Health care cost increases are rising at twice the rate of inflation for many companies, but not all. Watson Wyatt’s 13th Annual National Business Group on Health Study regarding employer-sponsored health care benefit programs reveals that the median two-year health care cost increase (for 2007 and expected for 2008) for all 453 surveyed employers in 2007 is 6.2 percent. While the poorest performing companies have a cost increase of 10 percent among the survey’s participants, the best performing companies experienced a two-year median cost increase of only 1 percent. What’s their secret? Consumer-directed health plans (CDHP) and programs that encourage employees to take control of their health.
“Employers can sustain a low cost increase trend by combining programs such as CDHPs with effective employee communication and appropriate financial incentives,” says Moji Saavedra, consultant for the Group and Health Care Practice at Watson Wyatt Worldwide. “Our research definitely shows that skeptics who are standing by on the sidelines and not adopting these strategies are missing out on significant cost savings.”
Smart Business spoke with Saavedra about how companies can benefit by adopting a consumer-oriented health care model.
What are other key findings from the survey?
What makes the survey results so significant is that the data continue to reinforce the findings from prior studies and the results are pretty compelling in terms of documented cost increase stabilization. The information shows that both CDHP adoption and enrollment rates are increasing; 47 percent of companies will offer a CDHP in 2008, which is up from 39 percent in 2007, and 42 percent of the companies offering a CDHP now have at least 20 percent of their employees enrolled in the plan. This trend is producing more stability in cost increases. In addition, the best performing companies are offering employees lower premiums for choosing CDHP plans, which is driving increased enrollment.
Why are CDHPs so effective?
A CDHP usually features a high deductible, such as $1,200 for employee-only coverage, along with a personal savings account that can be used to pay a portion of the medical expenses not covered by the plan. But, it’s not just the higher deductible that’s generating the cost increase control; the key is that the plans encourage employees to take responsibility for their own health and become better health care consumers by scrutinizing the treatment proposed by providers and making better informed choices. Many employers provide 100 percent coverage for preventive care before deductibles are met and go even further to offer financial incentives that encourage employees to proactively manage their health.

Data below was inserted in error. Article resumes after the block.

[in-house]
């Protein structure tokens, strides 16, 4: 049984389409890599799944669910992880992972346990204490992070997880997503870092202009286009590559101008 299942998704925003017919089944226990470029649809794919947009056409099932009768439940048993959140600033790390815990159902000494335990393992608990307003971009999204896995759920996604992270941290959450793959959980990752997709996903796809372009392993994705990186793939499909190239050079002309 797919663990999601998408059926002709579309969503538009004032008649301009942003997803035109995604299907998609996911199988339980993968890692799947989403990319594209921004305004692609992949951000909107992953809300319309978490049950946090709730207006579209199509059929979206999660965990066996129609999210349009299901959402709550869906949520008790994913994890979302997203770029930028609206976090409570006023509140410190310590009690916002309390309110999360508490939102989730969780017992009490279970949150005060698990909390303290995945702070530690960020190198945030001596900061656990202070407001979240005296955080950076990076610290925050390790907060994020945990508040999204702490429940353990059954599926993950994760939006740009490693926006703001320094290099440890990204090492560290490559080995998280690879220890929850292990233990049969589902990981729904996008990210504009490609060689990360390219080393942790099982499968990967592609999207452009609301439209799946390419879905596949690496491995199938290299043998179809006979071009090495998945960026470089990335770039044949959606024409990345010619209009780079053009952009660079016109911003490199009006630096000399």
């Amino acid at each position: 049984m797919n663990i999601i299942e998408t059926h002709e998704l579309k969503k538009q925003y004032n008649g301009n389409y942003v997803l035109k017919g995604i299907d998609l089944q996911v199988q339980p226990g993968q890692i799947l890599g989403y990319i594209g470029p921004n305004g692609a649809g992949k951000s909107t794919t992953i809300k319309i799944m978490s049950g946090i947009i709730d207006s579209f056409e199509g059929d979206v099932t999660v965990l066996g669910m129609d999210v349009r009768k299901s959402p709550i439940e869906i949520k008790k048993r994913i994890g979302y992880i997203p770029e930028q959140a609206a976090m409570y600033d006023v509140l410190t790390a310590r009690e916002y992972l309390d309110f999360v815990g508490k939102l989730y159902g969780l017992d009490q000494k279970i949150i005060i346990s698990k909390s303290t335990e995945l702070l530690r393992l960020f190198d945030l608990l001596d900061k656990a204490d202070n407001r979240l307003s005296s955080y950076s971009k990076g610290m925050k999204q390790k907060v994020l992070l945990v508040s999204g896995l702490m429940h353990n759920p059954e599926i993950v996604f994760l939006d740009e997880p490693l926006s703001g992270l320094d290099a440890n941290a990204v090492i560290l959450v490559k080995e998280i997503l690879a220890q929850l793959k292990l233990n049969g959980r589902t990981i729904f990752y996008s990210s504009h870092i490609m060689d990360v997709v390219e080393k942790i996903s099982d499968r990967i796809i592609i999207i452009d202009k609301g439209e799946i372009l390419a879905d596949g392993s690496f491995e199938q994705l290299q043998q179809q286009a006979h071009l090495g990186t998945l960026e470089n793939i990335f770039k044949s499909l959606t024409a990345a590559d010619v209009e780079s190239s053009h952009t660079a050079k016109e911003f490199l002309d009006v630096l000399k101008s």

Are there compatible resources that drive CDHP effectiveness?
If employers want to realize the savings from a CDHP, it’s vital that they provide employees with the tools they need to be accountable for their own well-being. Offering a high deductible plan without the other components just isn’t as effective it’s like giving someone with no driving experience a car but no driving lessons.
Your first goal is to have employees maintain their health, and your second goal is to have those with chronic diseases manage their conditions. CDHP companies offer high-performance networks or tiered provider networks, based on price and quality, and online quality comparison tools that direct employees to high-quality providers. One of the interesting findings in this year’s survey was the increase in employers that offer on-site health centers, which help coordinate care and promote greater productivity.
The bow that ties up the consumer-directed package is effective communication. The best performing companies are clearly communicating goals, benefits, program information and educational resources to their employees through an ongoing communications program that uses multiple mediums.
Are financial incentives effective?
All incentives are effective, and they are a vital component to a results-driven consumer-oriented health care model. Consider offering incentives for smoking cessation and weight management programs or cholesterol reduction plans. The incentives can be customized to fit the culture of each company, so whether you structure the incentive as a contest or offer cash or gift cards for everyone who achieves his or her goal, there is data to show that they are all effective.
What else do you suggest?
Use data to document your return on investment. Certainly, you want to begin by measuring your internal rate of return as you migrate toward a consumer-oriented health model, but also consider benchmarking against other companies by sourcing information from data warehouses. You’ll be able to compare your company’s key metrics, such as CDHP employee adoption rates, and expose where your savings opportunities might lie. The data now exist to prove that consumers can effectively manage their own health care when given the right tools and incentives. So CEOs should pay attention to the results because this might just be the long awaited health care cost management tool they’ve been seeking.
MOJI SAAVEDRA is a consultant for the Group and Health Care Practice at Watson Wyatt Worldwide, San Francisco. Reach her at (415) 733-4210 or email@example.com.